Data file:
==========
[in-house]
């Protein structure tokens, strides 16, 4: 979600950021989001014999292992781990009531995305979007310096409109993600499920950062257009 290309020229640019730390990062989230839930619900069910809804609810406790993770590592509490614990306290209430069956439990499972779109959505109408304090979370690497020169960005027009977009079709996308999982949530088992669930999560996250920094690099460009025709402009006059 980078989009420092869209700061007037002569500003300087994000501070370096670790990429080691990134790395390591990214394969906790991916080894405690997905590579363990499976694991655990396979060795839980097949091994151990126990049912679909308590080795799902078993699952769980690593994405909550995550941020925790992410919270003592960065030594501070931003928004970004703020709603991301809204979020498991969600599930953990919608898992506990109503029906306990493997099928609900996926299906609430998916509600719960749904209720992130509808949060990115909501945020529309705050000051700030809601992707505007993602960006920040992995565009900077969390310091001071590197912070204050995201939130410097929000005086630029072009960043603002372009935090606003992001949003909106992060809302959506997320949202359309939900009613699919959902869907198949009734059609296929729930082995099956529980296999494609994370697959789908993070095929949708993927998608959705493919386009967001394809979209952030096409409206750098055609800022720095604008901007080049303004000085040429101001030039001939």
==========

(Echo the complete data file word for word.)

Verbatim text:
[in-house]
């Protein structure tokens, strides 16, 4: 979600950021989001014999292992781990009531995305979007310096409109993600499920950062257009 290309020229640019730390990062989230839930619900069910809804609810406790993770590592509490614990306290209430069956439990499972779109959505109408304090979370690497020169960005027009977009079709996308999982949530088992669930999560996250920094690099460009025709402009006059 980078989009420092869209700061007037002569500003300087994000501070370096670790990429080691990134790395390591990214394969906790991916080894405690997905590579363990499976694991655990396979060795839980097949091994151990126990049912679909308590080795799902078993699952769980690593994405909550995550941020925790992410919270003592960065030594501070931003928004970004703020709603991301809204979020498991969600599930953990919608898992506990109503029906306990493997099928609900996926299906609430998916509600719960749904209720992130509808949060990115909501945020529309705050000051700030809601992707505007993602960006920040992995565009900077969390310091001071590197912070204050995201939130410097929000005086630029072009960043603002372009935090606003992001949003909106992060809302959506997320949202359309939900009613699919959902869907198949009734059609296929729930082995099956529980296999494609994370697959789908993070095929949708993927998608959705493919386009967001394809979209952030096409409206750098055609800022720095604008901007080049303004000085040429101001030039001939």